The Era of Stock Buybacks

Stock buybacks have become a hot topic in recent years. These buybacks have become a cornerstone of corporate finance, influencing stock prices and corporate valuations. With the ever-growing presence of buybacks in the media and now more recently, the political sphere, we wanted to provide some insight into how they function and how they should be viewed.

What Exactly are Buybacks? 

Cumulative Stock Purchases from 1951 in $ Bil.
"Companies vs. Investors"

Buybacks 1 Source: FRB

A stock buyback, or share repurchase, is when a company acquires (buys back) its own shares from the market. This action reduces the number of outstanding shares, often with the objective of enhancing shareholder value and consolidating ownership. Companies carry out buybacks through open market purchases or tender offers, subtly altering their financial landscape.

Originating in the 20th century, stock buybacks were relatively uncommon until regulatory changes, such as the SEC's Rule 10b-18 in 1982, simplified the process. Since then, the frequency and scale of buybacks have varied, but there has been a noticeable increase in recent years. This trend is driven by factors such as tax consideration, shareholder expectations, interest rates, and stock-based compensation.

Where Does the Money for Buybacks Come From? 

Companies fund buybacks from free cash flow or through issuing debt to fund the purchase of their own stock in the market. Free cash flow comes from normal business operations while the demand for debt comes primarily from pensions & endowments. When pensions & endowments need to add more fixed rate credit, they look to the corporate bond market. The new corporate debt enables companies to repurchase their shares with the proceeds. This practice is very common today. Seen in the figure below, corporate bond issuance has been elevated in the past decade. These debt issuances will continue to fuel buybacks moving forward as we move into a friendlier low interest rate environment and these institutional buyers continue to look for higher yielding corporate bonds to meet long-term obligations.   

January New Corporate Bond Purchases | First 7 Trading Days, in $bil

Buybacks 2
Source: Bloomberg

Who Benefits from Buybacks and What are the Alternatives?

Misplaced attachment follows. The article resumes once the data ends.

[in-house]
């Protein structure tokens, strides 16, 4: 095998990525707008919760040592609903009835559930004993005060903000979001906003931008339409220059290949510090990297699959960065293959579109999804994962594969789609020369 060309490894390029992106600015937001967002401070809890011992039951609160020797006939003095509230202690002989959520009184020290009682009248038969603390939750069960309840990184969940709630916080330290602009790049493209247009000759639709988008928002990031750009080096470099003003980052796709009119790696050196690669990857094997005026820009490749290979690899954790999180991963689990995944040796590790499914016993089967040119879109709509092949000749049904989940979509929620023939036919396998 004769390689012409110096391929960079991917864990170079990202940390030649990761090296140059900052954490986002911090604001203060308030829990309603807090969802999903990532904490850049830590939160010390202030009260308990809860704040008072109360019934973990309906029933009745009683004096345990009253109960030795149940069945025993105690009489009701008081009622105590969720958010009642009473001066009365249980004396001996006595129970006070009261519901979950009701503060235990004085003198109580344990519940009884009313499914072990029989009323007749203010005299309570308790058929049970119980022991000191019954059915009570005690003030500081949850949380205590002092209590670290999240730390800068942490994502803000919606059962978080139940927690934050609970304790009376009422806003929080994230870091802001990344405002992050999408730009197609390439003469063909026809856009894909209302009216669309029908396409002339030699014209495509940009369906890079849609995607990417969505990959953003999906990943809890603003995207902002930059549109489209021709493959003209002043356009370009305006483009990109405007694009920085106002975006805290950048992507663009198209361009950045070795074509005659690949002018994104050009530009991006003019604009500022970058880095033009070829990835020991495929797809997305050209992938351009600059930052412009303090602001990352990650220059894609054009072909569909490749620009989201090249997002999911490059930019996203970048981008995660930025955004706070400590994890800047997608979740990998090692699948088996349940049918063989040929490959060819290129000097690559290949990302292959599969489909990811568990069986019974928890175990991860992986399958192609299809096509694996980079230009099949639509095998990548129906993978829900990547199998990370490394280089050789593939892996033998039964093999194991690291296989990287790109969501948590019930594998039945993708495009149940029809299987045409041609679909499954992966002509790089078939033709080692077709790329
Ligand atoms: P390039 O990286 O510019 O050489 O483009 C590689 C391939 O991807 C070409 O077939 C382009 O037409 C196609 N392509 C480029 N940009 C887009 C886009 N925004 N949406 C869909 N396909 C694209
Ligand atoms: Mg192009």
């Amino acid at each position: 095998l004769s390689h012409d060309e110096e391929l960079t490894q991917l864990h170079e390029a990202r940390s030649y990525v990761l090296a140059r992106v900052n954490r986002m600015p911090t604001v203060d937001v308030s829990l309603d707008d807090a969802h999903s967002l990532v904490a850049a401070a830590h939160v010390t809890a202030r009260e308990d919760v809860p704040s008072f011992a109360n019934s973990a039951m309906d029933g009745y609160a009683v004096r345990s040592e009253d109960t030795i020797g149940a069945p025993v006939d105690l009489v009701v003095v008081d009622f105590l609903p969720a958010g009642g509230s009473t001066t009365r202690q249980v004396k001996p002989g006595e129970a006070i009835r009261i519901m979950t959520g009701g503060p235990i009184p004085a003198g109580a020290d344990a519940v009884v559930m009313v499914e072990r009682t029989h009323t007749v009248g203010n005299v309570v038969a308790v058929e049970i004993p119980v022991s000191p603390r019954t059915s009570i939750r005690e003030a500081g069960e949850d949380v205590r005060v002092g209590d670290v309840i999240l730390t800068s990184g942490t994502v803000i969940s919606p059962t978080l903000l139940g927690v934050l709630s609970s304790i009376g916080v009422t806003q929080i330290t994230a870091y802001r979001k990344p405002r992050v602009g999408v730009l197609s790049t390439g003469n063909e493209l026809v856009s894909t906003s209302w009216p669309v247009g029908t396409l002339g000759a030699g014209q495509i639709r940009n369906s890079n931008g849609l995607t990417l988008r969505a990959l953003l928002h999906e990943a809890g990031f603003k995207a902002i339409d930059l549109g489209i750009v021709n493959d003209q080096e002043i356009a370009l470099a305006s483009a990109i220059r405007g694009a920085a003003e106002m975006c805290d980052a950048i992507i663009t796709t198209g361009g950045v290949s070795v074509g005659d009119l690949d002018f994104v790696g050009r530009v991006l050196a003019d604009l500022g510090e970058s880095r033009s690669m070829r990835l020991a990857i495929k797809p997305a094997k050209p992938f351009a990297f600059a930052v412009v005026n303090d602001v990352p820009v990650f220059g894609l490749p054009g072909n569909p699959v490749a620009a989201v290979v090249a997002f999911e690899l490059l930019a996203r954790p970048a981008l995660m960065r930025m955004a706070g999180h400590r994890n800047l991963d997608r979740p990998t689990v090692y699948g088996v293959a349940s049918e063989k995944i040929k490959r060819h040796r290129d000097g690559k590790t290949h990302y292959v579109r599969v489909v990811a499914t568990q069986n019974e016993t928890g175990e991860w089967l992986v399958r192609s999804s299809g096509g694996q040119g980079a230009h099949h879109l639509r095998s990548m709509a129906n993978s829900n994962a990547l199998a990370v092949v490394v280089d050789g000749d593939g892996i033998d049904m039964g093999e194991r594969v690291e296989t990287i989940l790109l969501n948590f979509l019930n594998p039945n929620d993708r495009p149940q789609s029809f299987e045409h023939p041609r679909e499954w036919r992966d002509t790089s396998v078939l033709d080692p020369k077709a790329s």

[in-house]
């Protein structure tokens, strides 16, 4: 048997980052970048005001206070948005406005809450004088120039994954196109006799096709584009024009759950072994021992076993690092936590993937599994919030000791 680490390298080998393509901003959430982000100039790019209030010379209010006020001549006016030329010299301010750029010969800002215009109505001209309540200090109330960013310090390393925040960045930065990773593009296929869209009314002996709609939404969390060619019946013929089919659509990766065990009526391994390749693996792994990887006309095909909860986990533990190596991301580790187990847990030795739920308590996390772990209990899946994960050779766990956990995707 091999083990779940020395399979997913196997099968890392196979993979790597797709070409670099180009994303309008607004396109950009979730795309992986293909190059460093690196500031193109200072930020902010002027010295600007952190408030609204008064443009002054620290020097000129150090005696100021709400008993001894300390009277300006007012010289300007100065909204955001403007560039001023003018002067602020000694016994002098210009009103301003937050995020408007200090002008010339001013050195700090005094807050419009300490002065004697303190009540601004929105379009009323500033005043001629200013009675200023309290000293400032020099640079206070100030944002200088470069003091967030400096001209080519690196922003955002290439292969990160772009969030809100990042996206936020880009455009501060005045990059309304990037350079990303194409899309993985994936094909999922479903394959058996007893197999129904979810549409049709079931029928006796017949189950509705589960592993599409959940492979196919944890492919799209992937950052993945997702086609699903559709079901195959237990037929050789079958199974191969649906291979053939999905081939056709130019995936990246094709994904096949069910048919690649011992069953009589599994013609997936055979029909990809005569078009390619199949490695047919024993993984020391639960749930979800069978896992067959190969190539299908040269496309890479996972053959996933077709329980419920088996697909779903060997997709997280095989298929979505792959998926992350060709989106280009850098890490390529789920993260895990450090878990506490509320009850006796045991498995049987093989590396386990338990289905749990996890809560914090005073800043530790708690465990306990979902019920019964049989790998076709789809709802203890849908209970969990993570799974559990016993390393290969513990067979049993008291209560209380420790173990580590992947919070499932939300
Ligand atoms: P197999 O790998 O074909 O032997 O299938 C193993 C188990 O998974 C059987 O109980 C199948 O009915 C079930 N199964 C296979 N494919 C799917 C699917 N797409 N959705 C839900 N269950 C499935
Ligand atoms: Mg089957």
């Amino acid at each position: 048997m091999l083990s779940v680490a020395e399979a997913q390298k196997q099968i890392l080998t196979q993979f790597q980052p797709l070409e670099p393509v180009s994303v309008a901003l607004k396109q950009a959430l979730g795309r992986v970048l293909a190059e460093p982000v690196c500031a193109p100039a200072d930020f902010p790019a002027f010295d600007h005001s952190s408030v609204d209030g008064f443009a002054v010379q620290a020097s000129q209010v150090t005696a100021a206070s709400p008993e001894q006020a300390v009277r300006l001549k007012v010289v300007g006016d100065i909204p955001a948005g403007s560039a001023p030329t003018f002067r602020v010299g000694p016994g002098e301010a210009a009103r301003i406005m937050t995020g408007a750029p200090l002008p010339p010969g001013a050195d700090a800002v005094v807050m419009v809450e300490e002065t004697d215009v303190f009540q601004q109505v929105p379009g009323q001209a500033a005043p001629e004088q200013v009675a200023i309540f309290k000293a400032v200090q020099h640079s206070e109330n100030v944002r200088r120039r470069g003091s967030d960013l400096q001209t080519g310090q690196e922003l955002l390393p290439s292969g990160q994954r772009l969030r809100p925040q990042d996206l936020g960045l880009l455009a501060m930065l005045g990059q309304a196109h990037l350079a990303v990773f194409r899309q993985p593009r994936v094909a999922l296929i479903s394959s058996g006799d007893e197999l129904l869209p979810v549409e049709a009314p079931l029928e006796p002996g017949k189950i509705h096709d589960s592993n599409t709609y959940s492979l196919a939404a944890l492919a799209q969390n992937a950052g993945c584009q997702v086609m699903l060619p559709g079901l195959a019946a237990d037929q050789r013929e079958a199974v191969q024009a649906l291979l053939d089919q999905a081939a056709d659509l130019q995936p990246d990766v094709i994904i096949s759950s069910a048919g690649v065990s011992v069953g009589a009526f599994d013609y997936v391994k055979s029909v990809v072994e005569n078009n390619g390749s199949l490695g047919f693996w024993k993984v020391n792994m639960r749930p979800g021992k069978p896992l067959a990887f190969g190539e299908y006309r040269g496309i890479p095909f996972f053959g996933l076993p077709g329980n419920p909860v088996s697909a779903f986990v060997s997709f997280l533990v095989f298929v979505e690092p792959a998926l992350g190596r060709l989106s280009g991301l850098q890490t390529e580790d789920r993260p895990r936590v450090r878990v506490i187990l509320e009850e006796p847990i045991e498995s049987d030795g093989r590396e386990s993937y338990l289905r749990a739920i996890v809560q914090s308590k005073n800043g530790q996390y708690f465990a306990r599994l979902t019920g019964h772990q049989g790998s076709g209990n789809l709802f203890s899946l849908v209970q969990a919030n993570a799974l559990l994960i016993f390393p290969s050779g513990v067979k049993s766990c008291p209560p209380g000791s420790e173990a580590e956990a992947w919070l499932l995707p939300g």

The beneficiaries of buybacks are a matter of debate. While proponents claim shareholders, including executives and employees with stock-based compensation, directly benefit, critics highlight the potential for valuation manipulation and the opportunity cost of not reinvesting in the business.

When a company with free cash flow opts for buybacks over reinvesting in research and development, it simply suggests the companies are deploying capital in the best way they see fit, at that time. Nonetheless, investors often prefer buybacks to dividends as they can simulate a dividend without the tax implications.

Political Considerations and Public Perception

Buybacks have become a political policy weapon. Public opinion often scrutinizes this practice, questioning its legality and impact on corporate social responsibility and wealth distribution. The media sometimes views buybacks with skepticism, echoing this sentiment.

Recent examples, such as Apple's $90 billion repurchase in May of 2023 (amounting to 3.4% of all outstanding shares), illustrate how established companies use buybacks to manage excess capital and meet shareholder expectations. These significant repurchases are hot topics for financial analysis and debate.

Buybacks 3
Source: YCharts

We believe that buybacks will continue to increase substantially over time. The driving forces for the increase will be primarily from employee stock-based compensation plans, an interest rate environment where the Federal Reserve will be cutting rates to meet their long-term target, and increased demand for corporate debt by pensions and endowments. 

Andrew Cialek, CFP®

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